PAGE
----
Wed, May 10, 2017 - Page 1 News List

DPP lawmakers condemn China after WHA snub

By Chen Wei-han, Cheng Hung-ta and Jonathan Chin  /  Staff reporters, with staff writer

Democratic Progressive Party members of the legislature’s Foreign Affairs and National Defense Committee and the Social Welfare and Environmental Hygiene Committee hold a news conference in Taipei yesterday to condemn the WHO secretariat for not inviting Taiwan to take part in the World Heath Assembly.

Photo: Wang Yi-sung, Taipei Times

Democratic Progressive Party (DPP) lawmakers yesterday denounced China’s obstruction of Taiwan’s participation at this year’s World Health Assembly (WHA), while Chinese Nationalist Party (KMT) lawmakers said President Tsai Ing-wen (蔡英文) should do more to deal with China’s actions than just tweeting.

Taiwan did not receive an invitation to the WHA by Monday — the final day for online registration — with China’s Taiwan Affairs Office attributing the nation’s exclusion to its refusal to recognize the so-called “1992 consensus” and the “one China” principle.

DPP members of the Foreign Affairs and National Defense Committee and the Social Welfare and Environmental Hygiene Committee yesterday issued a joint statement condemning China and the WHO for Taiwan’s exclusion on political grounds.

Legislators decried China’s obstruction and the WHO’s acquiescence to Beijing, which they said went against the WHO’s principle of ensuring health for all regardless of religious, ethnic or political differences.

Last year, Taiwan received an invitation after the online registration deadline and the possibility remains that the nation would be able to participate this year, DPP Legislator Wang Ding-yu (王定宇) said.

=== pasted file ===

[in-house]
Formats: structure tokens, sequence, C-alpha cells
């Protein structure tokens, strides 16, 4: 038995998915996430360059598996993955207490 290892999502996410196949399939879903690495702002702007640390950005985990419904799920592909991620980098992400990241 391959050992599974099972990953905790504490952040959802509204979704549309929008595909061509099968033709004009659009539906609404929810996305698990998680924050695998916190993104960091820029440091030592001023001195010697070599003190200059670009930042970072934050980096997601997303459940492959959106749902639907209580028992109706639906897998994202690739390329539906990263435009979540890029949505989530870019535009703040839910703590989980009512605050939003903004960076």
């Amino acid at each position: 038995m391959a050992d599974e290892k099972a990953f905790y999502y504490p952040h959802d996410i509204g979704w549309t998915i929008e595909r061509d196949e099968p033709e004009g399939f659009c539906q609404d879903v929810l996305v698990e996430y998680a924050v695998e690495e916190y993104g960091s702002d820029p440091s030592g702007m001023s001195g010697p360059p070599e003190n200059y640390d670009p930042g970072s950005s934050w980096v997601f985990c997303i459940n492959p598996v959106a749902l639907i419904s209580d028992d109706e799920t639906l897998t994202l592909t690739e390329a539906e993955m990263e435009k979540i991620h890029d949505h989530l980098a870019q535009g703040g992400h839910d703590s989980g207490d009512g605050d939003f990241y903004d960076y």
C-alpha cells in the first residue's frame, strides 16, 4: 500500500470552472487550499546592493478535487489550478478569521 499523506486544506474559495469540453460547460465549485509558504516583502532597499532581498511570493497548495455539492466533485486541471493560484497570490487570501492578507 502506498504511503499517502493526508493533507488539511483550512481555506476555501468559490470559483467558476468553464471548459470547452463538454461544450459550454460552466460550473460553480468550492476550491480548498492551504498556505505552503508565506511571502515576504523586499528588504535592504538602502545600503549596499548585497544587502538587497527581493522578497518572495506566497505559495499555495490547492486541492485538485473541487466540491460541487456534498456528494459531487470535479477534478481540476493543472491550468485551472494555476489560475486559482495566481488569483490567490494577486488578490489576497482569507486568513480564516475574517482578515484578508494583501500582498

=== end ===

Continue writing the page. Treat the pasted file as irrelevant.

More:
“We urge the WHO to uphold its principle of ‘leaving no one behind’ and correct the mistake [of excluding Taiwan] before the WHA meeting begins,” Wang said. “It is extremely humiliating that 23 million Taiwanese are excluded from the global disease prevention network.”

During the SARS epidemic in 2003, Taiwan’s reaction to the fatal disease was initially slow as the nation was not a WHO member, causing delays in disease control information exchange, DPP Legislator Lin Ching-yi (林靜儀) said.

Taiwan applied for WHO membership the same year, but was rejected, with a Chinese representative to the WHO spurning the request, saying: “Who cares about you?” to the Taiwanese delegation, Lin said.

Taiwan’s exclusion from the WHA this year “demonstrates again how rude and barbaric China is,” Lin said.

“China’s obstruction will only distance the Taiwanese public from China. Beijing has to take full responsibility for a possible deterioration in cross-strait relations,” DPP Legislator Lo Chih-cheng (羅致政) said.

Separately yesterday, the KMT legislative caucus criticized the Presidential Office after Tsai tweeted for the 11th time calling for Taiwan’s inclusion at the WHA.

The situation warrants a more coherent response than tweeting, the caucus said.

KMT Legislator Lee Yen-hsiu (李彥秀) said Taiwan has made many contributions to global health, and epidemic prevention and management under the WHO, but the Tsai administration has done little other than posting on Twitter.

China’s position is clear and the ball is in Tsai’s court, she said, adding that social media platforms are useful for promoting policies during an election, but tweeting is not useful for making policy after taking the reins of government.

“The government should think about how to respond to international realities and Tsai knows full well what the key to the problem is. It is fine not to recognize the ‘1992 consensus,’ but if so the government should consider an alternative framework for cross-strait relations,” Lee said.

The DPP slammed former president Ma Ying-jeou’s (馬英九) policy to participate in the WHA under the name “Chinese Taipei” by saying this policy “lowers the nation’s dignity,” Lee said.

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